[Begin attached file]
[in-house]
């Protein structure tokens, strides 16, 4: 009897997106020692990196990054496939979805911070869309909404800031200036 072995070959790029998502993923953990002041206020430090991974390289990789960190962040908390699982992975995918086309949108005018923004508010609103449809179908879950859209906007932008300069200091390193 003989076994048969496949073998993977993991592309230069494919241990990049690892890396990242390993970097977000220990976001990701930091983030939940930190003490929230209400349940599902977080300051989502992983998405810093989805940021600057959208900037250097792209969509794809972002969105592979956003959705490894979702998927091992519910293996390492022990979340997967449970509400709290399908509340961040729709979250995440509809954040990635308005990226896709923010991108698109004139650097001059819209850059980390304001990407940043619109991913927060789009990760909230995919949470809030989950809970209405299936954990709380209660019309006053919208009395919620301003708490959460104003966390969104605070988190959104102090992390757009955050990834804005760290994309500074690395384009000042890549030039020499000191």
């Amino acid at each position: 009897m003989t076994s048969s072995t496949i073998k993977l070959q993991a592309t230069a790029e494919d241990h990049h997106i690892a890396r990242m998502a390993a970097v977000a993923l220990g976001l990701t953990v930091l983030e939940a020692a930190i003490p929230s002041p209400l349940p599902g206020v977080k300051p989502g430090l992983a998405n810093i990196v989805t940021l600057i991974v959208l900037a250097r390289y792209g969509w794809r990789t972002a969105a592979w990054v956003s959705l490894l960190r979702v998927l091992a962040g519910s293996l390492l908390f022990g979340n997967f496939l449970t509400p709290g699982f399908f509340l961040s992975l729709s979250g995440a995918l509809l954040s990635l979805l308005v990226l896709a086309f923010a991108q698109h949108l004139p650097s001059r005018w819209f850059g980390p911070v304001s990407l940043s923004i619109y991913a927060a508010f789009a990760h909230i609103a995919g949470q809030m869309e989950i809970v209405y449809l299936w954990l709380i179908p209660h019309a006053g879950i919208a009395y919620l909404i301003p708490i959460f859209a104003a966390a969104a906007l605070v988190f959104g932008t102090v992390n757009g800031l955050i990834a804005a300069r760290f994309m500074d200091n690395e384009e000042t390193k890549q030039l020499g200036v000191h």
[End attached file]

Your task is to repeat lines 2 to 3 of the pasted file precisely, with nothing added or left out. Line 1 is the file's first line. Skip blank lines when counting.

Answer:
């Protein structure tokens, strides 16, 4: 009897997106020692990196990054496939979805911070869309909404800031200036 072995070959790029998502993923953990002041206020430090991974390289990789960190962040908390699982992975995918086309949108005018923004508010609103449809179908879950859209906007932008300069200091390193 003989076994048969496949073998993977993991592309230069494919241990990049690892890396990242390993970097977000220990976001990701930091983030939940930190003490929230209400349940599902977080300051989502992983998405810093989805940021600057959208900037250097792209969509794809972002969105592979956003959705490894979702998927091992519910293996390492022990979340997967449970509400709290399908509340961040729709979250995440509809954040990635308005990226896709923010991108698109004139650097001059819209850059980390304001990407940043619109991913927060789009990760909230995919949470809030989950809970209405299936954990709380209660019309006053919208009395919620301003708490959460104003966390969104605070988190959104102090992390757009955050990834804005760290994309500074690395384009000042890549030039020499000191």
């Amino acid at each position: 009897m003989t076994s048969s072995t496949i073998k993977l070959q993991a592309t230069a790029e494919d241990h990049h997106i690892a890396r990242m998502a390993a970097v977000a993923l220990g976001l990701t953990v930091l983030e939940a020692a930190i003490p929230s002041p209400l349940p599902g206020v977080k300051p989502g430090l992983a998405n810093i990196v989805t940021l600057i991974v959208l900037a250097r390289y792209g969509w794809r990789t972002a969105a592979w990054v956003s959705l490894l960190r979702v998927l091992a962040g519910s293996l390492l908390f022990g979340n997967f496939l449970t509400p709290g699982f399908f509340l961040s992975l729709s979250g995440a995918l509809l954040s990635l979805l308005v990226l896709a086309f923010a991108q698109h949108l004139p650097s001059r005018w819209f850059g980390p911070v304001s990407l940043s923004i619109y991913a927060a508010f789009a990760h909230i609103a995919g949470q809030m869309e989950i809970v209405y449809l299936w954990l709380i179908p209660h019309a006053g879950i919208a009395y919620l909404i301003p708490i959460f859209a104003a966390a969104a906007l605070v988190f959104g932008t102090v992390n757009g800031l955050i990834a804005a300069r760290f994309m500074d200091n690395e384009e000042t390193k890549q030039l020499g200036v000191h």